Course: Investing In The Stock Market

As discussed on our site, it’s very beneficial to improve your financial literacy and invest as often and as early as possible to fully take advantage of compound interest. But where can I get started as a teen? What should I do first? Although we briefly dipped into index funds and the stock market, it’s important to do your own research in order to know what investments are best for you based on your risk tolerance. We highly recommend first reading the following books in order to get a deeper understanding of index funds, the market, and financial literacy in general:


  • Rich Dad Poor Dad by Robert Kiyosaki

  • The Millionaire Next Door by Thomas J. Stanley

  • The Little Book of Common Sense Investing by John C. Bogle

  • One Up On Wall Street by Peter Lynch

  • The Intelligent Investor by Benjamin Graham


After becoming financially literate, you can start by investing in your very first index fund! This can be done using a TFSA, RRSP, cash account if you’re 18+, or a custodial account if you’re under 18 (parental permission required). These accounts can be opened up using brokerages such as Quest Trade or Wealthsimple Trade. Simply by depositing money, you can start investing! Ticker symbols VFV and VUS track the S&P 500 (VFV) and the total US stock market (VUS). The S&P 500 tracks the top 500 companies located in the US, while the total stock market tracks the entire market and includes medium-small cap companies.


When buying a stock, it will ask if you’d like to place it as a market buy or limited order. A market buy is when the brokerage will attempt to buy the stock/fund at whatever the price is when you place your order. A limited order tells your brokerage that you want to buy this stock/fund at a set price. For example, if you wanted to buy VFV at $92.55, only then will the shares of the stock/fund be bought at your desired price, NOT the market price. It’s important as an investor you buy and HOLD for the long term, as this guarantees your share of the market. “Speculating and guessing in the short term is a losers game”, as John Bogle says. By holding for the long term, the fundamentals of the company will always make your investments richer. Short term speculation can lead to a lot of volatility and huge losses for your investment.


Some funds/stocks also provide dividends. A dividend is a payout companies/funds give for holding the stock/fund, without selling it. As of now, VFV has a dividend yield of 1.04% and pays out quarterly. So for every share you own, you’ll get a dividend of ~96 cents per year split into 3 months. As we’ve touched on the types of accounts and why you need to invest early and often, take advantage of this information and besure to do your own research..

Test Your Knowledge:
Why should you improve your financial literacy?
What is a market buy?
What's the S&P 500?
What's a dividend?

Course: Mutual Funds Or Index Funds?

 At Deng finance, we heavily encourage the low-fee US index to get your fair share of the stock market with minimal to no risk. However, many individuals opt for actively managed mutual funds offered by top financial institutions in order “perform better than the index fund”. However, their high volatility, management fees, and tax inefficiencies is far from what investors believe.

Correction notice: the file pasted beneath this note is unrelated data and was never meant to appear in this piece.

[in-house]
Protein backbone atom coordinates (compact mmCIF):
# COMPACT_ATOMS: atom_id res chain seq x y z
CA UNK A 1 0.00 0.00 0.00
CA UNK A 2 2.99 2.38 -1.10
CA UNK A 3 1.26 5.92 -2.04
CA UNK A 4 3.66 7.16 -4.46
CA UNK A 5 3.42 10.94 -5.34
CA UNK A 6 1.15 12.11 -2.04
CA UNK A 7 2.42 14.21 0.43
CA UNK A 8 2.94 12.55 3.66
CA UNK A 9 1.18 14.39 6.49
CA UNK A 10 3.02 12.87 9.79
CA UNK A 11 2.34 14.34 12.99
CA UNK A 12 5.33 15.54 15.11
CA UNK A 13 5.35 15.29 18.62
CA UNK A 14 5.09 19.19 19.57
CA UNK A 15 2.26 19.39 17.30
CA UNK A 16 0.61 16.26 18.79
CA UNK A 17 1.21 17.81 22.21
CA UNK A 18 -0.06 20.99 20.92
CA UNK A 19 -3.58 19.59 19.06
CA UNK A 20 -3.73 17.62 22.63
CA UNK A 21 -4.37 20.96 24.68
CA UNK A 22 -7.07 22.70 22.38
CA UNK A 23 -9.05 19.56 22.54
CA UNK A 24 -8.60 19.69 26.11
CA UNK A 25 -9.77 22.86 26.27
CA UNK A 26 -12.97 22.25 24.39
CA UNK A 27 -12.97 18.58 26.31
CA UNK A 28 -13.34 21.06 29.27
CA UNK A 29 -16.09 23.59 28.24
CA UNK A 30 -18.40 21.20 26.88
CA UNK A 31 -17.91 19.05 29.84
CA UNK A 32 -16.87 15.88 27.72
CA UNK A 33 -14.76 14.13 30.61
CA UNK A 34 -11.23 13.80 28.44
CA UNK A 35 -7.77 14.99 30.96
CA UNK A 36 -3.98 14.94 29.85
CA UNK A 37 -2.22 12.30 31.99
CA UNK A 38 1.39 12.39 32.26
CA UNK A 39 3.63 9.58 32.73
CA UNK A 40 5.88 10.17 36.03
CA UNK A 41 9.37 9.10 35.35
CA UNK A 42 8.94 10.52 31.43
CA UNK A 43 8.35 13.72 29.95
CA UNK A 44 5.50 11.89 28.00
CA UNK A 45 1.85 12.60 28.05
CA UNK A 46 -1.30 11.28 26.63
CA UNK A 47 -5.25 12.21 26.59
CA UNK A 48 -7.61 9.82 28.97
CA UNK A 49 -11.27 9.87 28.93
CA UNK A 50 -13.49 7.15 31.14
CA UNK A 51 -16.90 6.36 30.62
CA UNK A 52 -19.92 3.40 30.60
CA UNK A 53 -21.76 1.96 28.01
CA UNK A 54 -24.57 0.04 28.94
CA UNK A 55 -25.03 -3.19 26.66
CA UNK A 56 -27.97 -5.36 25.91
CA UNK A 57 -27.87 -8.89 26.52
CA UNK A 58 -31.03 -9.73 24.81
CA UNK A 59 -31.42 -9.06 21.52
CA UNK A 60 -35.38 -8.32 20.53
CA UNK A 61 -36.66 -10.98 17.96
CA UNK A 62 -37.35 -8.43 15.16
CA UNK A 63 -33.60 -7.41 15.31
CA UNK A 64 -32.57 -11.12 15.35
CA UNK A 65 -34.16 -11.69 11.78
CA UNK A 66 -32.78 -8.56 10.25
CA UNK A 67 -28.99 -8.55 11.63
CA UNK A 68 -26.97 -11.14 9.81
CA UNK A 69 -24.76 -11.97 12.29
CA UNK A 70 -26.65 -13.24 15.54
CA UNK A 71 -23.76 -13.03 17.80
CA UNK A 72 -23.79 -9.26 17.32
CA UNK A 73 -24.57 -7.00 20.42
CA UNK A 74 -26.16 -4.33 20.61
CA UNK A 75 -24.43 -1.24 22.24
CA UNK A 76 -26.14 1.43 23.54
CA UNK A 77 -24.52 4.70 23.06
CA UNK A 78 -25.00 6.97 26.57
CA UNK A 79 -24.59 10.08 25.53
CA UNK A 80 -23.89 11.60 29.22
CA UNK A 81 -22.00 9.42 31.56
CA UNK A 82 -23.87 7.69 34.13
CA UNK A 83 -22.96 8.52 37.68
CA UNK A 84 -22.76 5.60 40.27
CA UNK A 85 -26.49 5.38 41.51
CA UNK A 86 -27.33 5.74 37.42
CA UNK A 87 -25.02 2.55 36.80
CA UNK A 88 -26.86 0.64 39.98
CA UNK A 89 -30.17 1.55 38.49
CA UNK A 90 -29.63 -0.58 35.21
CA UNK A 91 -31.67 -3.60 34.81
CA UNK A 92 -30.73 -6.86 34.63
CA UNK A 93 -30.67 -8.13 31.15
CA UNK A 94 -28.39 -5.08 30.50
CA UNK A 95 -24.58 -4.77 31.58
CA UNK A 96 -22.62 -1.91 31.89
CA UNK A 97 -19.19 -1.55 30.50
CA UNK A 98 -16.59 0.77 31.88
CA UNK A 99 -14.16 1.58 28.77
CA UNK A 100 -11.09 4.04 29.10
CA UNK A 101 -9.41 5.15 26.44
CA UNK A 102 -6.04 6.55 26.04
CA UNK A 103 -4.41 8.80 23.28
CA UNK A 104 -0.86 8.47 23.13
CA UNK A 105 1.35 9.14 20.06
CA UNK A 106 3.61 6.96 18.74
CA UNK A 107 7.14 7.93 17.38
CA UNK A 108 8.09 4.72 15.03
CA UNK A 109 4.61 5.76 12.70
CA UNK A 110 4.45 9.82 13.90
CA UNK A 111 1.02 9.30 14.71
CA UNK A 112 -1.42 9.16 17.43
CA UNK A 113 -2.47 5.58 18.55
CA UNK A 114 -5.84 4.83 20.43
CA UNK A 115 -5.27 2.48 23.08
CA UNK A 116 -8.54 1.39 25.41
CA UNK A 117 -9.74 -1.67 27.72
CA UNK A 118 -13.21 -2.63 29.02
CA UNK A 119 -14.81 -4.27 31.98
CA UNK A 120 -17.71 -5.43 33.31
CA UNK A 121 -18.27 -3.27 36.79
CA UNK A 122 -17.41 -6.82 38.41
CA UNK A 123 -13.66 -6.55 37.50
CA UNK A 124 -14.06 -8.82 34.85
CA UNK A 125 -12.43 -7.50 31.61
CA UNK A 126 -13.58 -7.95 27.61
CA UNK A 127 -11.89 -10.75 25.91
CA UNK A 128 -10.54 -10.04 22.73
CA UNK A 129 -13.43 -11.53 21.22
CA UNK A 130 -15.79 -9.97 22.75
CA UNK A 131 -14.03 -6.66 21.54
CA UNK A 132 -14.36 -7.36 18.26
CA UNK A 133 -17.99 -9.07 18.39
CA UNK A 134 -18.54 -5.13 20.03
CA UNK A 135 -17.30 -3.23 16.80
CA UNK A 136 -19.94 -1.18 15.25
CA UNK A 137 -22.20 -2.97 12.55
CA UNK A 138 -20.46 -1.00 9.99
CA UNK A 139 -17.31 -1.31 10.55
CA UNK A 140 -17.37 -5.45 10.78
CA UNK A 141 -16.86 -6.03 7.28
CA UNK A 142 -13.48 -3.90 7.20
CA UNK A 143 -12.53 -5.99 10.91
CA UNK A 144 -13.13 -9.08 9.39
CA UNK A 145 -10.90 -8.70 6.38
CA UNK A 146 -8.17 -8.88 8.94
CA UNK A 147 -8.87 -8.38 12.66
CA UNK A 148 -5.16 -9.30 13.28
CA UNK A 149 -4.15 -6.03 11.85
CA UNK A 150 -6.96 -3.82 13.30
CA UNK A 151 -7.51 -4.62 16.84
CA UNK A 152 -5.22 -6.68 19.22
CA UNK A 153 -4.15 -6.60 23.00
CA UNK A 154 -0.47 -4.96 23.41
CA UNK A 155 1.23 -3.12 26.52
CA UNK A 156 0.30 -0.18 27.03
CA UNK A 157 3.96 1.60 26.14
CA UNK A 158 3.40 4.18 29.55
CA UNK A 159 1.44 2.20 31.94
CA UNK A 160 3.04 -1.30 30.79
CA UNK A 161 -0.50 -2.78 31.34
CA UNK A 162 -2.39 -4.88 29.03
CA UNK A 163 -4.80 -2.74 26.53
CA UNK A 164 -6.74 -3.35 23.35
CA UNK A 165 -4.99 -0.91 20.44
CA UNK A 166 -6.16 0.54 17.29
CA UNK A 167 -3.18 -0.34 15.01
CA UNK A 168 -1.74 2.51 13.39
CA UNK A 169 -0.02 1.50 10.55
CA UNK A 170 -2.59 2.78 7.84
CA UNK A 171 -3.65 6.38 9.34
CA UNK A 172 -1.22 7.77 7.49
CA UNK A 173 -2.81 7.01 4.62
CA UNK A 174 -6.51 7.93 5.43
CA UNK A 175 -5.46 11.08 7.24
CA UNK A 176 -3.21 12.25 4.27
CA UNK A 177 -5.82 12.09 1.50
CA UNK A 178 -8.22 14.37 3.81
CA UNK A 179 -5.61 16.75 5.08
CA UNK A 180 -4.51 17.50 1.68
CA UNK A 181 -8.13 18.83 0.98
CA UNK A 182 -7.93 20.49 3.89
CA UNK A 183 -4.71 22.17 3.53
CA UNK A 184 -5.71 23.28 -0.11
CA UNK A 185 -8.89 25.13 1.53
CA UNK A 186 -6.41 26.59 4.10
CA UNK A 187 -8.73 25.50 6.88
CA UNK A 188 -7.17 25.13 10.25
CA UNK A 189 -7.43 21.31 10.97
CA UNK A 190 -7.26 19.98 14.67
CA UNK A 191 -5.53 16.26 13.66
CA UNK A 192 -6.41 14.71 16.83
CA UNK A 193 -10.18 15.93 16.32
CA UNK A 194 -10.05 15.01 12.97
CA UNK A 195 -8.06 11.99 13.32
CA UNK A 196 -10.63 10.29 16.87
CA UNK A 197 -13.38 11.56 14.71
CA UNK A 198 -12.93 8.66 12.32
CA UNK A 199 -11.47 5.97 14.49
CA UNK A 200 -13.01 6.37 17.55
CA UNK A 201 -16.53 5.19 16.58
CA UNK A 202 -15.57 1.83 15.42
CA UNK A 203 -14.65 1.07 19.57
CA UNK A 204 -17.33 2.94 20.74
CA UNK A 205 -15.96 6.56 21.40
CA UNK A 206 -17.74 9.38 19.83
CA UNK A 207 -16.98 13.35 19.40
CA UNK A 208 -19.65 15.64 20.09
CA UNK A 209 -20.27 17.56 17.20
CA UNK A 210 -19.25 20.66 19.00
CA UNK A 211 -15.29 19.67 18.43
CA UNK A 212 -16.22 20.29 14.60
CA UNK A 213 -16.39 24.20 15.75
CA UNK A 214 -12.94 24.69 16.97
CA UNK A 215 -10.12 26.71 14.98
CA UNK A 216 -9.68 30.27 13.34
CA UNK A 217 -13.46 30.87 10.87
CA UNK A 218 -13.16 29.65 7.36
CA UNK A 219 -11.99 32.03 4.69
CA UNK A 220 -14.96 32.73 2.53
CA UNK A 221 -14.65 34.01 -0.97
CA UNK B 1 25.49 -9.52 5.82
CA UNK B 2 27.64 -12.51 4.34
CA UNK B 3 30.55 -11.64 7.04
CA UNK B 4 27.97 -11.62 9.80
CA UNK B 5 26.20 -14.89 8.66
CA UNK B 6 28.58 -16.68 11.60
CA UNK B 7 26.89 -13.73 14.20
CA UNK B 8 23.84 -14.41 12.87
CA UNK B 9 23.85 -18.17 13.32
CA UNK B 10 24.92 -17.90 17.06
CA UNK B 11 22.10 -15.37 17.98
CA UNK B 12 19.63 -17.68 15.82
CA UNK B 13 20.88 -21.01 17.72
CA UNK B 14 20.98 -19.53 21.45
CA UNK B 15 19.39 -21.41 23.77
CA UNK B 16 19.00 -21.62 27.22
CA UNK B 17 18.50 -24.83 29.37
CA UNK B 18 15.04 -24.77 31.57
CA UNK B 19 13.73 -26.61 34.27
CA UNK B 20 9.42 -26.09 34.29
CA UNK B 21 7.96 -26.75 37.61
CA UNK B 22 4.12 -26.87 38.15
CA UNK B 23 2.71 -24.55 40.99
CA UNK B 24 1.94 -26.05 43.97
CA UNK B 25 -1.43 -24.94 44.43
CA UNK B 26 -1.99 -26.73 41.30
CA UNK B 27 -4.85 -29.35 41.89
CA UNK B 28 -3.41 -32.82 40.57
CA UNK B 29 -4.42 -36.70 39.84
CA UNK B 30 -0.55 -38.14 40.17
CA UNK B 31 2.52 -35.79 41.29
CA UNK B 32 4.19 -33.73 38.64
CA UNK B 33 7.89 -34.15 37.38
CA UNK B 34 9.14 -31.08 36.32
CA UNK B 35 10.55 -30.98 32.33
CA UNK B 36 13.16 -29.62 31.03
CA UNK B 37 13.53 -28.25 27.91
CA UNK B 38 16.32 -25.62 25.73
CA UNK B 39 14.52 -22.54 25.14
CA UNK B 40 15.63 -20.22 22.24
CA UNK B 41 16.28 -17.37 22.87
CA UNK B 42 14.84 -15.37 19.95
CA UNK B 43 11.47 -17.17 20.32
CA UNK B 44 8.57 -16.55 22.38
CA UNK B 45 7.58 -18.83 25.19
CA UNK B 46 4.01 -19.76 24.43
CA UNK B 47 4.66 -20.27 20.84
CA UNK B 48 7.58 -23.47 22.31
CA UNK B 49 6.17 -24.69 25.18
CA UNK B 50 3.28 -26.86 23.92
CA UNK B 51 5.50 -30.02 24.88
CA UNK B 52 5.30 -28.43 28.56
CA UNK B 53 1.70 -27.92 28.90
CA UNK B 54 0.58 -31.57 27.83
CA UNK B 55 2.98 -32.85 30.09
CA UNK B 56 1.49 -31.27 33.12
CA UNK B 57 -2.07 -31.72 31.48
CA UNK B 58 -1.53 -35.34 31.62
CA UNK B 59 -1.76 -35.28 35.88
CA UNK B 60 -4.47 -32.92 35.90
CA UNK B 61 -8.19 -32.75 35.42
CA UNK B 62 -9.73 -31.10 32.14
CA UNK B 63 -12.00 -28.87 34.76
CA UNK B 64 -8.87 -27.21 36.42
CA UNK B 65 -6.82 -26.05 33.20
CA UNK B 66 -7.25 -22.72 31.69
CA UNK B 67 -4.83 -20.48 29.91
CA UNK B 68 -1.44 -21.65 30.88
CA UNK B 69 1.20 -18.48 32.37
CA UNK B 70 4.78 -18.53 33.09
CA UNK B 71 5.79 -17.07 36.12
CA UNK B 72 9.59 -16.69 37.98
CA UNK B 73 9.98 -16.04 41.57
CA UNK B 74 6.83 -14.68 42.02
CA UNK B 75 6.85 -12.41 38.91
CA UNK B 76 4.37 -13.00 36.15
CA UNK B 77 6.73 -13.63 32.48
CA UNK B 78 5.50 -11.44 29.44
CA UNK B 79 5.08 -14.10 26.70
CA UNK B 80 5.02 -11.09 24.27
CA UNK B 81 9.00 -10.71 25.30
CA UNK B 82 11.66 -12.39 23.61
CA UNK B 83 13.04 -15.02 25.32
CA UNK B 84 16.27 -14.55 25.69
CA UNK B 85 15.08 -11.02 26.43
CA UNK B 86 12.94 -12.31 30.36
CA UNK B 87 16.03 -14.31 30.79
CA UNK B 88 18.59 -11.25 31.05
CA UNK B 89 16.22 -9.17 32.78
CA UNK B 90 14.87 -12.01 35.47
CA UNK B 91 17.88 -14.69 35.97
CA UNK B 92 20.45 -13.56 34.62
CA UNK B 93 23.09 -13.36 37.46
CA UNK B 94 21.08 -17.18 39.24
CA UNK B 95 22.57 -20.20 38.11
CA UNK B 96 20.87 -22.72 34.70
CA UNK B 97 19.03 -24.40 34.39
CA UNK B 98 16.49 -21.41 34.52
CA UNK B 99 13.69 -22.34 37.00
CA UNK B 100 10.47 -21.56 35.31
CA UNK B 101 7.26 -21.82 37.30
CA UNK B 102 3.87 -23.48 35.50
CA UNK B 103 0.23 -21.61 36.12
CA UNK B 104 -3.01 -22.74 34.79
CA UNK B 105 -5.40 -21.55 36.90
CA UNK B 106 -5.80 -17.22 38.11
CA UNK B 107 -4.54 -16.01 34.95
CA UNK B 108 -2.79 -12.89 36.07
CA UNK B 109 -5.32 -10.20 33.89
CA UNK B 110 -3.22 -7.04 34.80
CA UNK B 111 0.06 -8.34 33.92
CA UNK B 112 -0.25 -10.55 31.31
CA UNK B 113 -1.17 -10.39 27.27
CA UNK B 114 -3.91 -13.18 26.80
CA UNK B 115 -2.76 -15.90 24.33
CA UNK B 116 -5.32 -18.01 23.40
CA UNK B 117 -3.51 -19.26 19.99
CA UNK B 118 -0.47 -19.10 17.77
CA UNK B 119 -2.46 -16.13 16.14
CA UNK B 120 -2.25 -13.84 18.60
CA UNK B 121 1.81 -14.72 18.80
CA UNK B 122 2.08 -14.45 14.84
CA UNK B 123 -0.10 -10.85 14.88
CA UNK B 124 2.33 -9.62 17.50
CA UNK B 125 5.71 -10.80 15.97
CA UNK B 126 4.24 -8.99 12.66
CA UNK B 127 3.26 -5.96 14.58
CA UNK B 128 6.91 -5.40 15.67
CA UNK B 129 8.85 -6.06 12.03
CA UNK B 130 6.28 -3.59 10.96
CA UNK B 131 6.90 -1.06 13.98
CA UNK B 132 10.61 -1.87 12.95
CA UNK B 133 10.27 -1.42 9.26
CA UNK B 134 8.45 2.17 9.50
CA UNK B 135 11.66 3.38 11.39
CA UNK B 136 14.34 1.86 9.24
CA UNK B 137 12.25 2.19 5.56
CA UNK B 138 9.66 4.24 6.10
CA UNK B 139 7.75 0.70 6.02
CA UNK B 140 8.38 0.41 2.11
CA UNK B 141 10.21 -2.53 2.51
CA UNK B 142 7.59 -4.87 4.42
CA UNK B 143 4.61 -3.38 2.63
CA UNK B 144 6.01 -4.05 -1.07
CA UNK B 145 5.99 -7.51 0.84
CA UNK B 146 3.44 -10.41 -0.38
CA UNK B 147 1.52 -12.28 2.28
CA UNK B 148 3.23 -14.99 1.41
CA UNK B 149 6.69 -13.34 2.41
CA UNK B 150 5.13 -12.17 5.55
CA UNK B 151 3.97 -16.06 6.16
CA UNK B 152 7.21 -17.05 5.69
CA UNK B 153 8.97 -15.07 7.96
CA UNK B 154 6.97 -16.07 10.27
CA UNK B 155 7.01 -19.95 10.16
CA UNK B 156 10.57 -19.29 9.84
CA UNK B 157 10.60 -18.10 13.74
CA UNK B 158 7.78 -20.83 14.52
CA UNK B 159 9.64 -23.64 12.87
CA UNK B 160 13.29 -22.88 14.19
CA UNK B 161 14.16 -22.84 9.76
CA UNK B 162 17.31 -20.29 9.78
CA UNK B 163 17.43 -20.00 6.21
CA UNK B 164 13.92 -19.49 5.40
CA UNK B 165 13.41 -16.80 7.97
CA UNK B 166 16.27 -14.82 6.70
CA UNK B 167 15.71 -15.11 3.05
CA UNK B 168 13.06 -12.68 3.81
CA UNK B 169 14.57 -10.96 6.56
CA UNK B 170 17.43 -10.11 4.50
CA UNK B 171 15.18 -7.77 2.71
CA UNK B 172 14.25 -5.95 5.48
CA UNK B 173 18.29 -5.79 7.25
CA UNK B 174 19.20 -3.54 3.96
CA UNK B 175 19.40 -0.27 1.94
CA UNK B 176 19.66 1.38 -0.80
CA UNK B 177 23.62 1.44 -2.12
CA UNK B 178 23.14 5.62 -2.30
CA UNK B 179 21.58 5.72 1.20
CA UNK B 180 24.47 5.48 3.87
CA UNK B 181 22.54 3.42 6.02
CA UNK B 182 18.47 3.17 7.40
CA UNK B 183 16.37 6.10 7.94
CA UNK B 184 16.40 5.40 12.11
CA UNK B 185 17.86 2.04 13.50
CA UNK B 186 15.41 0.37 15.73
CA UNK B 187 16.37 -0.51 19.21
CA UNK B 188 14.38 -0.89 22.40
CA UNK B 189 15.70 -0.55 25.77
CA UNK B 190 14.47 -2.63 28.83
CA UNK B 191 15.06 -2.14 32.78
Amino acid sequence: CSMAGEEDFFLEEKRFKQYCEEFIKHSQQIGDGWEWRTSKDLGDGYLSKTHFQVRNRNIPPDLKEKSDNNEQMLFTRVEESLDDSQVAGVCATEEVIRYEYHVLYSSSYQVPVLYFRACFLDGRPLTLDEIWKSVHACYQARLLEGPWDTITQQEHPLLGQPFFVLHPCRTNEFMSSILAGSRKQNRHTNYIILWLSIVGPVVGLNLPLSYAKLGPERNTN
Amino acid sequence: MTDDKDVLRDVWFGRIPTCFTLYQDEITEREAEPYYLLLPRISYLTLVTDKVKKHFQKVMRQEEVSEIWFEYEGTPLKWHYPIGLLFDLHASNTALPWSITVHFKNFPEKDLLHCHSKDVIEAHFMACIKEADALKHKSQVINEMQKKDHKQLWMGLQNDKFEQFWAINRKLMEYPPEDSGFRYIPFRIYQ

Let’s say that we decide to invest $10,000  in the S&P 500 for 50 years at an annual return of around 10%. By the end of year 50, we are left with a whopping $1.2 million dollars! Now let’s assume that the average mutual fund operated at a cost of at least an assumed 2  percent fee per year. What’s the result? A net annual return of just 8 percent for the average fund. By the end of year 50, you’re left with only $469,000. That’s more than half the difference! The graphs shown here are powerfully illustrated to emphasize the impact management fees can have on your investments.


Another too often ignored cost that slashes further net return that investors receive are taxes. Oftentimes, the actively managed mutual fund is astonishingly tax-inefficient. Why? Because fund managers focus on the short-term, who too often are frenetic traders of stocks in the portfolios they manage. The average portfolio turnover (how quickly securities of a fund are bought/sold) of an actively managed mutual fund comes down to 78% a year. Due to this short-term focus, actively managed funds often distribute substantial short-term capital gains to their shareholders, which are heavily taxed compared to long-term capital gains like a index fund. The result? The average actively managed fund earns an annual after-tax of 8% per year, compared to the index fund at 10%. That’s 2 percentage points, as discussed in the previous paragraph, can slash your returns by more than half!


Many investors look at past performance and pick only the “good performers”. However, past returns are almost never an indication of further ones. Many mutual funds never even make it past the quarter-century. Out of 355 funds dating back to 1970, over 281 funds have gone out of business since 2016! How can you invest in the long term if your fund cannot even endure for so long? The odds of picking a successful fund are terrible, only two out of the 355 funds have delivered truly superior performance over the index fund. So, why not just buy the index fund instead of gambling with those odds?


We’ve laid out the facts, and the choice is yours. A high fee, tax inefficient mutual fund or a passive low fee index fund? 




Test Your Knowledge:
What makes mutual funds a bad investment?
Why are mutual funds tax inefficient?
Is past performance a good indicator of future performance?
Out of the 355 funds introduced in 1970, how many have gone out of business?